As seen from Edinburgh the occultation lasts from 14:45 until 15:03 BST when Jupiter slips behind the southern part of the Moon’s thin crescent, at roughly the 8 o’clock position as we see them in the sky. At the time, the Moon is 30° high in the west-south-west and 26° below-right of the Sun. The first challenge will be to locate the Moon itself since it is a mere 5% illuminated. Thereafter, Jupiter might be seen through binoculars, though it is certainly best to use a telescope to view the event. The occultation is deeper and longer for observers north of Edinburgh, while observers near a line from Ayr to Berwick-upon-Tweed see Jupiter just graze the lunar limb. Watch from further south, and we miss the occultation altogether.

The Sun climbs another 7° northwards during May to within 1.5°, or 3 Sun-diameters, of its high point at the summer solstice on 21 June. Edinburgh’s sunrise/sunset times change from 05:30/20:51 BST on the 1st to 04:37/21:45 on the 31st.

When the Moon reaches full phase on the 5th, it slides through the outermost southern part of the Earth’s shadow, resulting in a penumbral lunar eclipse which concludes only minutes before moonrise for Britain. The Moon reaches last quarter on the 12th, is new on the 19th and at first quarter on the 27th.

The Plough stands just west of the zenith at our star map times, the curve of its handle extending to the orange giant star Arcturus in Boötes, conspicuous high in our southern sky. Leo is sinking in the west, its leading star, Regulus, being below and left of the Moon on the 26th. Spica in Virgo, lower in the south, is below the Moon on the 3rd and has a second encounter when it is passed by the Moon as the month ends. The red supergiant Antares, glowering low in the south-south-east, hovers below-left of the Moon on the 6th.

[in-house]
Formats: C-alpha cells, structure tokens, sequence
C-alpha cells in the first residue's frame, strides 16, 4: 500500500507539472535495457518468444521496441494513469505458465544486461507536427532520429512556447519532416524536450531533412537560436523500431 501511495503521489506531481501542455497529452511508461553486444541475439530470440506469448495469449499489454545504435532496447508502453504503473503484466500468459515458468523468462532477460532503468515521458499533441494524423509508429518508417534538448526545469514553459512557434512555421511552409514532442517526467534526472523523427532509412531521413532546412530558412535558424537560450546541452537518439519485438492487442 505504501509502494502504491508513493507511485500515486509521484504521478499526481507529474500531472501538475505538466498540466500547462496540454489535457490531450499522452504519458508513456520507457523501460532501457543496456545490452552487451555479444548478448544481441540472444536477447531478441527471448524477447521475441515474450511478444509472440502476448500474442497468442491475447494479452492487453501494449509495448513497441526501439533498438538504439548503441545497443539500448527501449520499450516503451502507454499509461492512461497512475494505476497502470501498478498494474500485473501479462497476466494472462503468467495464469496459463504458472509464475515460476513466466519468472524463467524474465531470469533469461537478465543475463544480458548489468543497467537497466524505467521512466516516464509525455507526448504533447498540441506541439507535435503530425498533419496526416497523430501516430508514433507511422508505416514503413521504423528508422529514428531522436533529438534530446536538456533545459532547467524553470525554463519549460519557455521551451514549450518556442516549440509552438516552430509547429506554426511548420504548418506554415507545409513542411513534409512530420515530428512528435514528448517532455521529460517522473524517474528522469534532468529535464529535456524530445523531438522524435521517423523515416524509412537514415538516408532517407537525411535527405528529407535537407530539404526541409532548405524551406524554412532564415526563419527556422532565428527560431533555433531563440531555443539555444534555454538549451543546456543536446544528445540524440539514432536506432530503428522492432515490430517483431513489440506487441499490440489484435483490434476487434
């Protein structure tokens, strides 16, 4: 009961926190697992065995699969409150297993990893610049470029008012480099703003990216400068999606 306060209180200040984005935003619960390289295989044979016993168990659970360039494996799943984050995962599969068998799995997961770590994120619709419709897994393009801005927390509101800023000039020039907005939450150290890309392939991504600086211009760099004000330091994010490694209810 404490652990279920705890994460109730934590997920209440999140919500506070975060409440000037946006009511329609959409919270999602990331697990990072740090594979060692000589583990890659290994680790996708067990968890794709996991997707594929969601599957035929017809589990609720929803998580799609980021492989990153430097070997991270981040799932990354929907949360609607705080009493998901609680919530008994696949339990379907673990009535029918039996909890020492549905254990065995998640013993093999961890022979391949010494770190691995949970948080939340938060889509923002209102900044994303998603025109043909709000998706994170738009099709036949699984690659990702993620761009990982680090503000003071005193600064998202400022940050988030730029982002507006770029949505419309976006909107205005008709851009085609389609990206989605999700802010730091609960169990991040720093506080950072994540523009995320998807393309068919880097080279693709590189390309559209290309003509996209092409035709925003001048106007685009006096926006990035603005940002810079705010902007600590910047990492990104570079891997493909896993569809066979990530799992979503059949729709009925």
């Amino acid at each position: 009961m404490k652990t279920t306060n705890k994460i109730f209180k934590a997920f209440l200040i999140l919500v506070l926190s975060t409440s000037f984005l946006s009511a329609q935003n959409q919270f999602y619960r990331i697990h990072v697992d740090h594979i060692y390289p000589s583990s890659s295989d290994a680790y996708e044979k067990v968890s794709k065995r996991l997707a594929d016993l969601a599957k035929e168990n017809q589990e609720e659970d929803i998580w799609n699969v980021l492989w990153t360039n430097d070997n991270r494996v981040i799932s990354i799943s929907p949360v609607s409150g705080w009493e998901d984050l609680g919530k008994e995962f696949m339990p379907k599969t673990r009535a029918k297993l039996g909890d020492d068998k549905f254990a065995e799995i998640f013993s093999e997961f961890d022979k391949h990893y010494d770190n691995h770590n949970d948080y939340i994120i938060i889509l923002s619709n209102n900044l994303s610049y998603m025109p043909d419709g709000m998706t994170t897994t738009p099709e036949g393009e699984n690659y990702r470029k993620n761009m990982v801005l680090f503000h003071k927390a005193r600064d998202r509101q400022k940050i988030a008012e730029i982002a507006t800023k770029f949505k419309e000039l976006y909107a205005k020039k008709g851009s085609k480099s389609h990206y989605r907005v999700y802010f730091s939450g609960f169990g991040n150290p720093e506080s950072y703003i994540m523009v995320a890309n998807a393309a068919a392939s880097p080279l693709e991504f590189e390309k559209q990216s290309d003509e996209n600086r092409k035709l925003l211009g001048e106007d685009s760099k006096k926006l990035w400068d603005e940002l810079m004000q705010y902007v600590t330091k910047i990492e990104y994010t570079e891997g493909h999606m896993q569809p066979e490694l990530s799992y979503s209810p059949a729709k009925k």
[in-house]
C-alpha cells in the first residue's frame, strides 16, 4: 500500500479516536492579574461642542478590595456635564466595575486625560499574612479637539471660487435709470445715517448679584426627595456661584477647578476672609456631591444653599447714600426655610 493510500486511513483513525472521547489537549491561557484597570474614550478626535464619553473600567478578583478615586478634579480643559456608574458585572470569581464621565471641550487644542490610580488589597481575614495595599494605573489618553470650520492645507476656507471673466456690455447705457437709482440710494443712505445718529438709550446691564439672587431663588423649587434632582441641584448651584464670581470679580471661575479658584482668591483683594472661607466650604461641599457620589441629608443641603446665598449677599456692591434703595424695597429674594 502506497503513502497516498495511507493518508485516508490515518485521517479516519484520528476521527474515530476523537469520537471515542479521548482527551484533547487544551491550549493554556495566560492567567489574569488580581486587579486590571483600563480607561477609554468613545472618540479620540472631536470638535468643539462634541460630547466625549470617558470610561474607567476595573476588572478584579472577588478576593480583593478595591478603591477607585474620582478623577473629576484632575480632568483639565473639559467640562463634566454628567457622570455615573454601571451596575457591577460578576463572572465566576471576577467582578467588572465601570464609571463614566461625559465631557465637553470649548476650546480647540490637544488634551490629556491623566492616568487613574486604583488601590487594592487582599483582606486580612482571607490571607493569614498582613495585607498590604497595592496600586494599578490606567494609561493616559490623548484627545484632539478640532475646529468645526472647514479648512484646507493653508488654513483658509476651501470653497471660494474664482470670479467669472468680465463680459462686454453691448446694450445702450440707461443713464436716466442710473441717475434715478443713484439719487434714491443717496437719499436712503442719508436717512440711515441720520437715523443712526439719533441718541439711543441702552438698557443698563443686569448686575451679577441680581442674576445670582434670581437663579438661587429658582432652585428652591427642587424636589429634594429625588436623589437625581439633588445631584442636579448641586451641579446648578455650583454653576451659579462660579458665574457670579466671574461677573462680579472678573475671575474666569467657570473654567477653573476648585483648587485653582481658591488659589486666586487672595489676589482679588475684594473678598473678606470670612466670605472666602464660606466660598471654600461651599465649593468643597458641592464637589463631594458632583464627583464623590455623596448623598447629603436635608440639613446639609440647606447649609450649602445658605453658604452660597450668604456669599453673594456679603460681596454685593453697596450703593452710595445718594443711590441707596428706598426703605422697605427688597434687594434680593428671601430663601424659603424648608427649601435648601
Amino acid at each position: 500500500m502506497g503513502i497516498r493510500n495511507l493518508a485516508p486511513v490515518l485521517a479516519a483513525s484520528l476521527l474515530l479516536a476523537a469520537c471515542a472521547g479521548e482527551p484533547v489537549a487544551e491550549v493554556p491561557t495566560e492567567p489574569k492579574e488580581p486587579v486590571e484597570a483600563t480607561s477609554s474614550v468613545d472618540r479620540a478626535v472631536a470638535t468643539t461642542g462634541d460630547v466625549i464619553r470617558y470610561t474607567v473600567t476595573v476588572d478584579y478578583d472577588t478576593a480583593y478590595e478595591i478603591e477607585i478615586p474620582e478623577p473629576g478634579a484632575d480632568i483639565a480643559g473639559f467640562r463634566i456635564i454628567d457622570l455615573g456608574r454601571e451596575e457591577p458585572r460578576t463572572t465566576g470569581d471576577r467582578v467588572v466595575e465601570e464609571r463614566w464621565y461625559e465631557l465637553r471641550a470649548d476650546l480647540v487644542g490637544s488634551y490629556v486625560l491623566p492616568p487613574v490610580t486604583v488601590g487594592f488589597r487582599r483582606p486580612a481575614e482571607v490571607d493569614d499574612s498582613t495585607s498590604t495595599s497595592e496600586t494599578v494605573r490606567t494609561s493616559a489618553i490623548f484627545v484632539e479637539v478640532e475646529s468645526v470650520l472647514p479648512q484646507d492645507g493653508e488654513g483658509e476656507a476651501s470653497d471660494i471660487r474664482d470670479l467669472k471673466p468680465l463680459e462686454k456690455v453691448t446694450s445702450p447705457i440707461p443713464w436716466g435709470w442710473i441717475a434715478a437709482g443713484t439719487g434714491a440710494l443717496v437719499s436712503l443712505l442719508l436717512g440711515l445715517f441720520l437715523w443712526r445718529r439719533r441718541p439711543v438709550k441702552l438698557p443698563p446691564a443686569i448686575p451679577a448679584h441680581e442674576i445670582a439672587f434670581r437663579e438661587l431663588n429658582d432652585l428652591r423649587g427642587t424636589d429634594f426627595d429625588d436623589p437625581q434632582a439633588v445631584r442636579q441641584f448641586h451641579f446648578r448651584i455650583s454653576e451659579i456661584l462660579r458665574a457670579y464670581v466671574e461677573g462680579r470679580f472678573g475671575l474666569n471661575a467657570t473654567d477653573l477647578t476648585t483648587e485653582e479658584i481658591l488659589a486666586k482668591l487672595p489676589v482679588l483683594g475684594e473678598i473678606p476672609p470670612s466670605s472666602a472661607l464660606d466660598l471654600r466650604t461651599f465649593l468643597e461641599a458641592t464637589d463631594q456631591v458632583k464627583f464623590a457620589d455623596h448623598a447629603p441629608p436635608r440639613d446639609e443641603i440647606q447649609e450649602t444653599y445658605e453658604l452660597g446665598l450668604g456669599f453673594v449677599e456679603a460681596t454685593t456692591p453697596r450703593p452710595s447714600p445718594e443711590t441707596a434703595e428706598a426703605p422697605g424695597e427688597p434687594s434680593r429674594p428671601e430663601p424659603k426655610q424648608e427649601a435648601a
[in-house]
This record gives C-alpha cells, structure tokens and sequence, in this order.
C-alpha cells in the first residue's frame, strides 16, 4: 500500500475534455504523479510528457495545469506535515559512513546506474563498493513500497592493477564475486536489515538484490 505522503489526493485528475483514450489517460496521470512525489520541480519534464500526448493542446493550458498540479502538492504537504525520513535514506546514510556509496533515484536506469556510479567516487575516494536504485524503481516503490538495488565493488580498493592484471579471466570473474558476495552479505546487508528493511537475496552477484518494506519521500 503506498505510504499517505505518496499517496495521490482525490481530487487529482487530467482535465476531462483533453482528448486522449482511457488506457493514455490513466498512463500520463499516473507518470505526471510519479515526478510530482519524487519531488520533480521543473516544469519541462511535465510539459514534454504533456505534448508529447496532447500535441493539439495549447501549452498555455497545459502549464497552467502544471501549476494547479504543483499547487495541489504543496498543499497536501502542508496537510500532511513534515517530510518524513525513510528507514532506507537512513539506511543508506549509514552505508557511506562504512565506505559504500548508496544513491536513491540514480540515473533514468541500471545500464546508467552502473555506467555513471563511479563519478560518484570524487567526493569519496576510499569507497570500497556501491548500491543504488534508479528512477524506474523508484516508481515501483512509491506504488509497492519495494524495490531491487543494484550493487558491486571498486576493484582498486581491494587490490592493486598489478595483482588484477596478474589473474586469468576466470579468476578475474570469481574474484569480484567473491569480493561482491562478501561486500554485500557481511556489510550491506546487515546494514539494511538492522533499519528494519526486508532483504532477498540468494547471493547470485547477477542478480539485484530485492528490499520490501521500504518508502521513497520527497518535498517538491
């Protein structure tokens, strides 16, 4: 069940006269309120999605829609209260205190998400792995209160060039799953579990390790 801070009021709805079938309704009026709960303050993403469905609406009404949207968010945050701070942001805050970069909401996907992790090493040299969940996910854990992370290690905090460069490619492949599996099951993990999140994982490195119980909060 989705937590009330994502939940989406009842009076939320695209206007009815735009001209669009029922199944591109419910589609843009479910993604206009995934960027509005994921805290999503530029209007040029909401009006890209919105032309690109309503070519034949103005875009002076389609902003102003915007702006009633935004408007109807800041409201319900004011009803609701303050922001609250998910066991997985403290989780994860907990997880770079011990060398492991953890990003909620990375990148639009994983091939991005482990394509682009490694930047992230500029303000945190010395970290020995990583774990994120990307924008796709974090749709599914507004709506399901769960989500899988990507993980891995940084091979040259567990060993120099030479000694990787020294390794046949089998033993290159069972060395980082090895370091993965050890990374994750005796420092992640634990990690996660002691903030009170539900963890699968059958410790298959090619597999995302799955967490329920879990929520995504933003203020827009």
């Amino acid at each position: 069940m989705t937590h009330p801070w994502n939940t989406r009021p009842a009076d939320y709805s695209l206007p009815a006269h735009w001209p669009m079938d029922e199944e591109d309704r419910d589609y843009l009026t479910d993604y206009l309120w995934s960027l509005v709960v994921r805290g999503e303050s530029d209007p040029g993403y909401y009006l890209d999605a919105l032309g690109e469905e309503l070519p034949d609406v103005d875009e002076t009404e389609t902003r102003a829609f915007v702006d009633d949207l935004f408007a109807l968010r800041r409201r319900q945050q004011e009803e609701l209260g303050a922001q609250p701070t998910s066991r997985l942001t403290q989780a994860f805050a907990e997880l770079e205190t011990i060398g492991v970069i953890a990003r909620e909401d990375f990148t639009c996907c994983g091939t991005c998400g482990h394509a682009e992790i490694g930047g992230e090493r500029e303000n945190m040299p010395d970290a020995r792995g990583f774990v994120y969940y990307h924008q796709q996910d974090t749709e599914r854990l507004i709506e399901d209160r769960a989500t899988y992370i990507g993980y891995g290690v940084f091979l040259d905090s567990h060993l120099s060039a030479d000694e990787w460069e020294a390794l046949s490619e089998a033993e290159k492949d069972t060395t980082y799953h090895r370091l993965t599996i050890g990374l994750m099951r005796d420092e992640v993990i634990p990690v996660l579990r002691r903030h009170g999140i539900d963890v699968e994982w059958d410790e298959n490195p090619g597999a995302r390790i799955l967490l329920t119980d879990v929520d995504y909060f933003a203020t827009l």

The Summer Triangle formed by Vega, Altair and Deneb is climbing in the east. We can expect the variable star Chi Cygni, in the neck of Cygnus the Swan, to brighten above the 6th magnitude in May as it approaches a peak in brightness around early June. Chi is a so-called long-period variable star, a red giant that pulsates is size and brightness in a period of about 409 days on average. Check the web for its position and the stars with which to compare its brightness.

Chi Cygni lightcurve from BAA data

Chi was last at maximum brightness at about magnitude 4.7 in April last year, making it an easy naked-eye object. Since then, it faded to become a dim telescopic object near the 13th magnitude last November and is now well on its way to recovery – but will it match last year’s effort or even approach its record brightness at magnitude 3.3? Of this type of variable, only Mira or Omicron Ceti can be brighter, having touched magnitude 2.0.

Telescopes show Porrima in Virgo (see map) to be a fine but very close double star. The modestly named Zubenelgenubi in Libra is another much wider double, easy through binoculars and even visible to a good naked eye although not when the full Moon in nearby as it is on the 5th.